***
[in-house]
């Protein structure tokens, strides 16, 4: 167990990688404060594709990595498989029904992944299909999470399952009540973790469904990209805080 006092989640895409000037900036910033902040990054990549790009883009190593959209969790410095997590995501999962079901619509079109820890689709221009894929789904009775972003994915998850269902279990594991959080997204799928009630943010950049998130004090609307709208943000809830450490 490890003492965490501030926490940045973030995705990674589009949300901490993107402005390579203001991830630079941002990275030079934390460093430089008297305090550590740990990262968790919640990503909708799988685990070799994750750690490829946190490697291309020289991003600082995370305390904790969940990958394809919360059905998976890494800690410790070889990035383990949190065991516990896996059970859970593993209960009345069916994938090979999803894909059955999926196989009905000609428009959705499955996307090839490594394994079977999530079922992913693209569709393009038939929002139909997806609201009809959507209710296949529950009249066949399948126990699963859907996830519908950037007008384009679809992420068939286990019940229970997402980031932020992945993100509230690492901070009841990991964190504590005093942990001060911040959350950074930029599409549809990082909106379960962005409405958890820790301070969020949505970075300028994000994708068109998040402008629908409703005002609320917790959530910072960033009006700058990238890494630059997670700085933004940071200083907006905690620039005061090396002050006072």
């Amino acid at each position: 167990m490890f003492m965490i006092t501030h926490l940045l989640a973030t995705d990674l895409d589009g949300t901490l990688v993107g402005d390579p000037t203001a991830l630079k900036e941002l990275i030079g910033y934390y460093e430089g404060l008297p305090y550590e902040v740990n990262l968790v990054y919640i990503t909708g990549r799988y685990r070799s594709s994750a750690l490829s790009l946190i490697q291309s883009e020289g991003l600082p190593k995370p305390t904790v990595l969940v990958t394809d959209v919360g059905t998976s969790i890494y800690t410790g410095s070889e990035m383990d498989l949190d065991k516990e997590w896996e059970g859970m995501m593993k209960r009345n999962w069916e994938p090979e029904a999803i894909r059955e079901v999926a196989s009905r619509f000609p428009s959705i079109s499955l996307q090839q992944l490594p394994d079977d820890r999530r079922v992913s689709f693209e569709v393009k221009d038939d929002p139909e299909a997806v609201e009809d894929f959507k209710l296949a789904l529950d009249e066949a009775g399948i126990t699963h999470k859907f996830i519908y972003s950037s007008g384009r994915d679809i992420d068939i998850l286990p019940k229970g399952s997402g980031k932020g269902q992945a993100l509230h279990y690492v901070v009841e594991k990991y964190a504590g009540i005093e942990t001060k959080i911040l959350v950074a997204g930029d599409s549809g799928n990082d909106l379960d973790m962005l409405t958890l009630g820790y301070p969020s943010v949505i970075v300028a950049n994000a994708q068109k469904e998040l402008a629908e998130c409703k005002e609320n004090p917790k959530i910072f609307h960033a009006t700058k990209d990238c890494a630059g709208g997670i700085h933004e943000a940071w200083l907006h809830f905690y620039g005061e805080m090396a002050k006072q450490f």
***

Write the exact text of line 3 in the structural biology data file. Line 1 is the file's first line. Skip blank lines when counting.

């Amino acid at each position: 167990m490890f003492m965490i006092t501030h926490l940045l989640a973030t995705d990674l895409d589009g949300t901490l990688v993107g402005d390579p000037t203001a991830l630079k900036e941002l990275i030079g910033y934390y460093e430089g404060l008297p305090y550590e902040v740990n990262l968790v990054y919640i990503t909708g990549r799988y685990r070799s594709s994750a750690l490829s790009l946190i490697q291309s883009e020289g991003l600082p190593k995370p305390t904790v990595l969940v990958t394809d959209v919360g059905t998976s969790i890494y800690t410790g410095s070889e990035m383990d498989l949190d065991k516990e997590w896996e059970g859970m995501m593993k209960r009345n999962w069916e994938p090979e029904a999803i894909r059955e079901v999926a196989s009905r619509f000609p428009s959705i079109s499955l996307q090839q992944l490594p394994d079977d820890r999530r079922v992913s689709f693209e569709v393009k221009d038939d929002p139909e299909a997806v609201e009809d894929f959507k209710l296949a789904l529950d009249e066949a009775g399948i126990t699963h999470k859907f996830i519908y972003s950037s007008g384009r994915d679809i992420d068939i998850l286990p019940k229970g399952s997402g980031k932020g269902q992945a993100l509230h279990y690492v901070v009841e594991k990991y964190a504590g009540i005093e942990t001060k959080i911040l959350v950074a997204g930029d599409s549809g799928n990082d909106l379960d973790m962005l409405t958890l009630g820790y301070p969020s943010v949505i970075v300028a950049n994000a994708q068109k469904e998040l402008a629908e998130c409703k005002e609320n004090p917790k959530i910072f609307h960033a009006t700058k990209d990238c890494a630059g709208g997670i700085h933004e943000a940071w200083l907006h809830f905690y620039g005061e805080m090396a002050k006072q450490f």